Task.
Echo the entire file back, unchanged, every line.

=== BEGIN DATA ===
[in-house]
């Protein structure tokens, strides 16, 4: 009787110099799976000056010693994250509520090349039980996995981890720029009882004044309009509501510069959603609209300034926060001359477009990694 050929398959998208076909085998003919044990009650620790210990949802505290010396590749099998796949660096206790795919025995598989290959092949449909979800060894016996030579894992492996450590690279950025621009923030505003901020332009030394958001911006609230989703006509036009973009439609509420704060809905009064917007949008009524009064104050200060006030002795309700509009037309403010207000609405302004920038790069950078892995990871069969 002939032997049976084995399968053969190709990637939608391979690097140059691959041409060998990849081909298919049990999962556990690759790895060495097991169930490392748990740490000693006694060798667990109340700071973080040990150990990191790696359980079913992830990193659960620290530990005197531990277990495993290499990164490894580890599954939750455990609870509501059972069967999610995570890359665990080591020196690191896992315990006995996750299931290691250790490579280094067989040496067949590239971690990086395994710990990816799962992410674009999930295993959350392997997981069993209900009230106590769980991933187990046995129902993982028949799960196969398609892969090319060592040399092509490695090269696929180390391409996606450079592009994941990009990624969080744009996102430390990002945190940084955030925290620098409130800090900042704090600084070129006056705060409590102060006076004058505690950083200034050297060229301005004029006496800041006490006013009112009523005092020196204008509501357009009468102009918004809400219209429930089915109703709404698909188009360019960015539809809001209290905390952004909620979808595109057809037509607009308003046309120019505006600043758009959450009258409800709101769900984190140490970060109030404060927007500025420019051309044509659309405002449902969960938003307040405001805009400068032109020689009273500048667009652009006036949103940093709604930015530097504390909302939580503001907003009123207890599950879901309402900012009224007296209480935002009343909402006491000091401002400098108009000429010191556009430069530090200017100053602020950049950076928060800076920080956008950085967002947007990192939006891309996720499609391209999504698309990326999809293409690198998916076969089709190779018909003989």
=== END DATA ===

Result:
[in-house]
């Protein structure tokens, strides 16, 4: 009787110099799976000056010693994250509520090349039980996995981890720029009882004044309009509501510069959603609209300034926060001359477009990694 050929398959998208076909085998003919044990009650620790210990949802505290010396590749099998796949660096206790795919025995598989290959092949449909979800060894016996030579894992492996450590690279950025621009923030505003901020332009030394958001911006609230989703006509036009973009439609509420704060809905009064917007949008009524009064104050200060006030002795309700509009037309403010207000609405302004920038790069950078892995990871069969 002939032997049976084995399968053969190709990637939608391979690097140059691959041409060998990849081909298919049990999962556990690759790895060495097991169930490392748990740490000693006694060798667990109340700071973080040990150990990191790696359980079913992830990193659960620290530990005197531990277990495993290499990164490894580890599954939750455990609870509501059972069967999610995570890359665990080591020196690191896992315990006995996750299931290691250790490579280094067989040496067949590239971690990086395994710990990816799962992410674009999930295993959350392997997981069993209900009230106590769980991933187990046995129902993982028949799960196969398609892969090319060592040399092509490695090269696929180390391409996606450079592009994941990009990624969080744009996102430390990002945190940084955030925290620098409130800090900042704090600084070129006056705060409590102060006076004058505690950083200034050297060229301005004029006496800041006490006013009112009523005092020196204008509501357009009468102009918004809400219209429930089915109703709404698909188009360019960015539809809001209290905390952004909620979808595109057809037509607009308003046309120019505006600043758009959450009258409800709101769900984190140490970060109030404060927007500025420019051309044509659309405002449902969960938003307040405001805009400068032109020689009273500048667009652009006036949103940093709604930015530097504390909302939580503001907003009123207890599950879901309402900012009224007296209480935002009343909402006491000091401002400098108009000429010191556009430069530090200017100053602020950049950076928060800076920080956008950085967002947007990192939006891309996720499609391209999504698309990326999809293409690198998916076969089709190779018909003989």